The Canadian Taxpayers Federation (CTF) released a scathing statement on Tuesday following Liberal finance minister Chrystia Freeland’s latest fiscal update. 

CTF federal director Franco Terrazzano said that while tax revenues shrank the deficit minimally, spending remained up across the board at a time when inflation continues to spike. 

The CTF warned the debt is expected to reach $1.2 trillion by the end of this fiscal year.

“Years of borrowing means taxpayers will lose out on nearly $200 billion by 2027 just to pay for interest charges on Canada’s debt,” said Terrazzano in a news release. “That’s money we can’t use to hire more nurses or lower taxes because it’s going to bond fund managers to service the government’s debt.” 

Terrazzano went on to describe government spending as seriously out of control.

“The cost of living is soaring and Canadians should be worried about how the government is going to pay for its unprecedented spending and hundreds of billions of dollars in new debt. The feds need to stop dishing out cash we don’t have and pouring fuel on the inflation fire. Freeland needs to hit the brakes on this government’s runaway spending train.”

Terrazano’s comments were echoed by Conservative MP and finance critic Pierre Poilievre, who called the Liberals “Canada’s most expensive government ever.”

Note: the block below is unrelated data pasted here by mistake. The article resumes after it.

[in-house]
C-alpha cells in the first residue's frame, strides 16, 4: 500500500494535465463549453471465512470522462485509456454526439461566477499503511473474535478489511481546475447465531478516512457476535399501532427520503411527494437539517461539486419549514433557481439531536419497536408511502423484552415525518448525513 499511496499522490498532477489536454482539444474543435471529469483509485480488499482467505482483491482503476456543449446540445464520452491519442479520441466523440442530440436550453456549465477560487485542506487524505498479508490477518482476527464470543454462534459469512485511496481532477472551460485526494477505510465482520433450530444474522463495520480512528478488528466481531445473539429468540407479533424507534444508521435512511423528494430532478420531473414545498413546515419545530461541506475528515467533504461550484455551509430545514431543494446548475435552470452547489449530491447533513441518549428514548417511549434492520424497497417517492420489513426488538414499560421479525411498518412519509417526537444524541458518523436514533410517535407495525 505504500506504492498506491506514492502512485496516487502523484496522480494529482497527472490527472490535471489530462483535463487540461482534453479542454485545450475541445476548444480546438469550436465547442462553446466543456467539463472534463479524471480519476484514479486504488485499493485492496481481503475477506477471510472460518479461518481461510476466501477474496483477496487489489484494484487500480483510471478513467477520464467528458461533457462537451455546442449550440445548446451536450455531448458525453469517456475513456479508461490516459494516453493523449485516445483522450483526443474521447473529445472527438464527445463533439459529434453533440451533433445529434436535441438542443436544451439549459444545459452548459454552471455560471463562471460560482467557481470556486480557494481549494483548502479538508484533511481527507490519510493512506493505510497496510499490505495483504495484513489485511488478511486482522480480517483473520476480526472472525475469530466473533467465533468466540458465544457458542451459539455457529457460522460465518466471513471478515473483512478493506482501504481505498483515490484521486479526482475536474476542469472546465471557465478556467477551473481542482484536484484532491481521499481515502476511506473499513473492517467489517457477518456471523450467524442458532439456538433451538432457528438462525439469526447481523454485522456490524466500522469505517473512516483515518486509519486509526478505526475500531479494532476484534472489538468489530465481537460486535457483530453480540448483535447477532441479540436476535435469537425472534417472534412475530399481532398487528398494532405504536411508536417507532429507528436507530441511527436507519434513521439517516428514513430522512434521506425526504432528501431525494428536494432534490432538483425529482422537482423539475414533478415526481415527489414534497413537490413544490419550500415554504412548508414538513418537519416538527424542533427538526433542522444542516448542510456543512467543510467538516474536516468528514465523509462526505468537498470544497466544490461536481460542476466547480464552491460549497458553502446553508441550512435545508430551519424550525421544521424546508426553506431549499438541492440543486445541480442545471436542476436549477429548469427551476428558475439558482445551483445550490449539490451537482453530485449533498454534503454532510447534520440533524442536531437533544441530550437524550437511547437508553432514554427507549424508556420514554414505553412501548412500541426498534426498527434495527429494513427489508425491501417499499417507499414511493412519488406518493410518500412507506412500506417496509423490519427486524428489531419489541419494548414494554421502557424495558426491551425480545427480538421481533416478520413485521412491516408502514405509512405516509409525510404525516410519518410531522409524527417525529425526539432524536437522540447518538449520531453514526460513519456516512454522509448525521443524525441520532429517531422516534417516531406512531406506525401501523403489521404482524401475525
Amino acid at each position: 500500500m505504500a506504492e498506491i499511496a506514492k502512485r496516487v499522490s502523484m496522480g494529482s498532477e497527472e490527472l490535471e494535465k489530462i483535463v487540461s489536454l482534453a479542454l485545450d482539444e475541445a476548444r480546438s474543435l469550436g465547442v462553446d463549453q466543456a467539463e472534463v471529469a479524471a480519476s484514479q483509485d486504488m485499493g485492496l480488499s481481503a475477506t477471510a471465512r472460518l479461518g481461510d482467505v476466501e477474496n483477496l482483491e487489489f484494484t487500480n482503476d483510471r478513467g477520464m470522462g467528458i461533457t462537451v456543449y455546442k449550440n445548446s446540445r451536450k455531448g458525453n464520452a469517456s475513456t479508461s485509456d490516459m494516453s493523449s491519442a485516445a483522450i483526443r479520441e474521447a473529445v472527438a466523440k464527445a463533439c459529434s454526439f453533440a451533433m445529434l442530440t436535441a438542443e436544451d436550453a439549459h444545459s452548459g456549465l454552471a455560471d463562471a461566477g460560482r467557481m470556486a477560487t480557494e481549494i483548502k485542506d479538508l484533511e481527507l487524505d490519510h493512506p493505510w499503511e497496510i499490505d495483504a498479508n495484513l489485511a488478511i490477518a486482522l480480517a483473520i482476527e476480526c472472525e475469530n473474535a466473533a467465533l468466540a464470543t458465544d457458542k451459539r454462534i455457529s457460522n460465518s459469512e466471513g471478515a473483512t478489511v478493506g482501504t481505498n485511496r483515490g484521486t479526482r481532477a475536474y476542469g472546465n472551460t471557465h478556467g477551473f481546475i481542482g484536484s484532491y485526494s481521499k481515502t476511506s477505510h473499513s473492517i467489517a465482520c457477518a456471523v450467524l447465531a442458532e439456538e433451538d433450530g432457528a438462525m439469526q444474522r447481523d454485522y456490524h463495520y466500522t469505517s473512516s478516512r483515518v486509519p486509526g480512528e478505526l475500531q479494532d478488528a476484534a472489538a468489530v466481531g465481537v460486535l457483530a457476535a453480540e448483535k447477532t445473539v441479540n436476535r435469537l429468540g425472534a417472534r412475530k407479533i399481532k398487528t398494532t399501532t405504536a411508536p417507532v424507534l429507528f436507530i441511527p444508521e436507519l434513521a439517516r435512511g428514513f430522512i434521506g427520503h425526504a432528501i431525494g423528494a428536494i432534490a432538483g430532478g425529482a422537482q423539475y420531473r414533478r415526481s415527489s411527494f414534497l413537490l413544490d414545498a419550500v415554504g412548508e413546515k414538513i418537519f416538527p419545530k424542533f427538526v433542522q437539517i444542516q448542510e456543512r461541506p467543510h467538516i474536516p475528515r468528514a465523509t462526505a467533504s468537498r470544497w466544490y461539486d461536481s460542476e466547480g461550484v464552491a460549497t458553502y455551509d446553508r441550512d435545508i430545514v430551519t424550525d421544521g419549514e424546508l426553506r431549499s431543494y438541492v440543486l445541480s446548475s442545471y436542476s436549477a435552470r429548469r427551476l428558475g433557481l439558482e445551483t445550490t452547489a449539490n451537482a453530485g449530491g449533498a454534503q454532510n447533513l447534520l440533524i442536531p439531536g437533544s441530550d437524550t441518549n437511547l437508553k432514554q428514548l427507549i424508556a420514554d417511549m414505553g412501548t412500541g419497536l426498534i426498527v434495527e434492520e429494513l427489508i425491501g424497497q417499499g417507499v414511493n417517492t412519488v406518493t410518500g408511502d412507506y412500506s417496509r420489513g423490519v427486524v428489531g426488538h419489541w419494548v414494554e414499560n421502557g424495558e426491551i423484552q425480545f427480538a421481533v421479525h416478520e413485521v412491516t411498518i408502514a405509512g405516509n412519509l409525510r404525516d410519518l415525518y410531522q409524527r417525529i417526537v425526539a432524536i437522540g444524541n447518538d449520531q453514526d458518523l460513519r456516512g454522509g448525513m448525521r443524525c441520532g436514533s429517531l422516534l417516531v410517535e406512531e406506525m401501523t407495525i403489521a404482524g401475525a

Poilievre has chided Prime Minister Justin Trudeau in recent days by referring to his spending habits as “JustinFlation.”

“A half-trillion dollars of inflationary deficits mean more money chasing fewer goods driving higher prices. Housing and gas are up a third, so youth can’t afford to get to work or buy a home. And families can’t afford the extra $1000 it will cost to feed themselves next year,” said Poilievre. 

“Instead of reversing this high-cost, high-inflation agenda, today the government announced yet another $71 billion of inflationary spending, costing nearly $5000 for every family in Canada. Worse, they plan to raise taxes on energy, wages and alcohol on January 1st.” 

Among the spending commitments included in the fiscal update were $8.1 billion in pandemic spending as well as $85 million for 2022-2023 to process more resident and temporary resident immigrant applications. 

The fiscal update refers to two recovery models – one that could add $6 billion to the deficit and increase Canada’s debt-to-GDP ratio by nearly 2% and another that could reduce the deficit and debt-to-GDP ratio by roughly the same amounts. 

“The slower recovery scenario would be expected to add about $6 billion to the deficit across the horizon, and increase the federal debt-to-GDP ratio 1.8 percentage points by 2026-27,” the fiscal update read.  “In the faster recovery scenario, the deficit would be reduced by approximately $6 billion, on average across the projection, and the federal debt-to-GDP ratio would decrease 1.9 percentage points by 2026-27.”


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